Deteknix Launches New Line of Underwater Metal Detectors

Deteknix Launches New Line of Underwater Metal Detectors
Deteknix Launches New Line of Underwater Metal Detectors

Sunken treasure enthusiasts have been longing for a submersible metal detector that can not only differentiate between various metals, but also could be purchased for under US$1,000.

Two-year-old California manufacturer Deteknix has done just that with their Quest series, but also says that it is doing so with more color, fashion, and ergonomic design and units actually retail under $700.

The display screen varies based on the model chosen and ranges from an incremental LED scale to a full LCD display reminiscent of modern dive computers.

Deteknix’s Maoquan Deng shared that while the components are manufactured in China, all of the assembly and quality control occurs in Los Angeles. Units have audible alerts, but do not require headphones, though they are available. Most importantly, the units allow users to differentiate between metals. By the intensity of the LED display or the incremental digital LCD display, the user knows whether the target is iron, aluminum, or even silver or gold — the more conductive the metal, the higher the reading.

Unique features include the ability to recharge the system by USB port, easy-to-reach volume and sensitivity settings, deep penetration TurboD Coil, and ambidextrous design.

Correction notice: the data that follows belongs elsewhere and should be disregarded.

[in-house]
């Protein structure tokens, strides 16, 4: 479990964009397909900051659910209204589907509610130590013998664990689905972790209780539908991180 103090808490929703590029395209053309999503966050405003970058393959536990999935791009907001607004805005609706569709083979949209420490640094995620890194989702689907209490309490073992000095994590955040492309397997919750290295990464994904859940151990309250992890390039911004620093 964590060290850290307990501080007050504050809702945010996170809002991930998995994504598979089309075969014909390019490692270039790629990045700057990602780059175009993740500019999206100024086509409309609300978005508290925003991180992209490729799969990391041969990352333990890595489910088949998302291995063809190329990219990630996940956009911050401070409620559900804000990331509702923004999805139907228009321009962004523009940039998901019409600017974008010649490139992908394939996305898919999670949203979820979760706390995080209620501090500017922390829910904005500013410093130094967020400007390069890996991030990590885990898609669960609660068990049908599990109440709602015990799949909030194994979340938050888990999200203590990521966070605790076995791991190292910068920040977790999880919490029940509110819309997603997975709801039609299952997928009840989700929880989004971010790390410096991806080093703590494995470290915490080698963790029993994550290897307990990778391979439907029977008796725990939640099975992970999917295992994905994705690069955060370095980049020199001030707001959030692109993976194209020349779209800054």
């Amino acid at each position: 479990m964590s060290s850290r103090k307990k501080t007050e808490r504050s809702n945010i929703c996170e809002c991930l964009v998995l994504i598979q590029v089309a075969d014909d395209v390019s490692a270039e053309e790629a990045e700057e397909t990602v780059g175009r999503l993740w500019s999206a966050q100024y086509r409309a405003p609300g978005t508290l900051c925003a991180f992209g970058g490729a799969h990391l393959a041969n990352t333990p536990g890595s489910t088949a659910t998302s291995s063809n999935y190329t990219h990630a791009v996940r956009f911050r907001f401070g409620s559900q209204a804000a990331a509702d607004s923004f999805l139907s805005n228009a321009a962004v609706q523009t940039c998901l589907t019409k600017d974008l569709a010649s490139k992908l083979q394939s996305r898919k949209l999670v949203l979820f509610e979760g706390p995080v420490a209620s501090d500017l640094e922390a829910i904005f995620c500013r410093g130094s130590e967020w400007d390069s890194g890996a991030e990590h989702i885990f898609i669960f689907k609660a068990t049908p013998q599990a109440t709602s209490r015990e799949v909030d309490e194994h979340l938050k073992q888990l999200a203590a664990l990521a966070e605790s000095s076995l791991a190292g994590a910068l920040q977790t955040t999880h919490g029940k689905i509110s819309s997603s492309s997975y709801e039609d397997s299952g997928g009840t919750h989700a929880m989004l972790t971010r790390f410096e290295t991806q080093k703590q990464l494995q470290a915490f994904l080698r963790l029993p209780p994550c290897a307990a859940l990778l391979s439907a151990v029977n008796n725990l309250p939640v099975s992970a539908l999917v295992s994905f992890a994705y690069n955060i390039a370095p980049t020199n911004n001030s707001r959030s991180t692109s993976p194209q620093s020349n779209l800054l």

The company offers a variety of accessories including carry bags, diggers, and carrying aids. Beyond the metal-differentiating technology itself, perhaps the most interesting innovation is Deteknix’s XPointer, which is the first pinpointer probe that can be recharged via USB port and has audible and LED alerts that increase in intensity as the user gets closer to the target beneath the sand or mud. Models include the introductory level Quest Diver, the intermediate Quest Gold, and the flagship Quest Pro.

This writer would be very interested in seeing real-time demonstrations in actual underwater environments. Typically, land-based differential technology has not been employed in underwater environments because the mineral content of common seawater tends to create false or even constant false positive readings.

Dr. Branon A. Edwards is a PADI Divemaster and former Scuba Editor for DeeperBlue.com. He is an avid diver, spearfisherman, and sailor who lives aboard a 32-foot sailboat in Fort Lauderdale, Florida.

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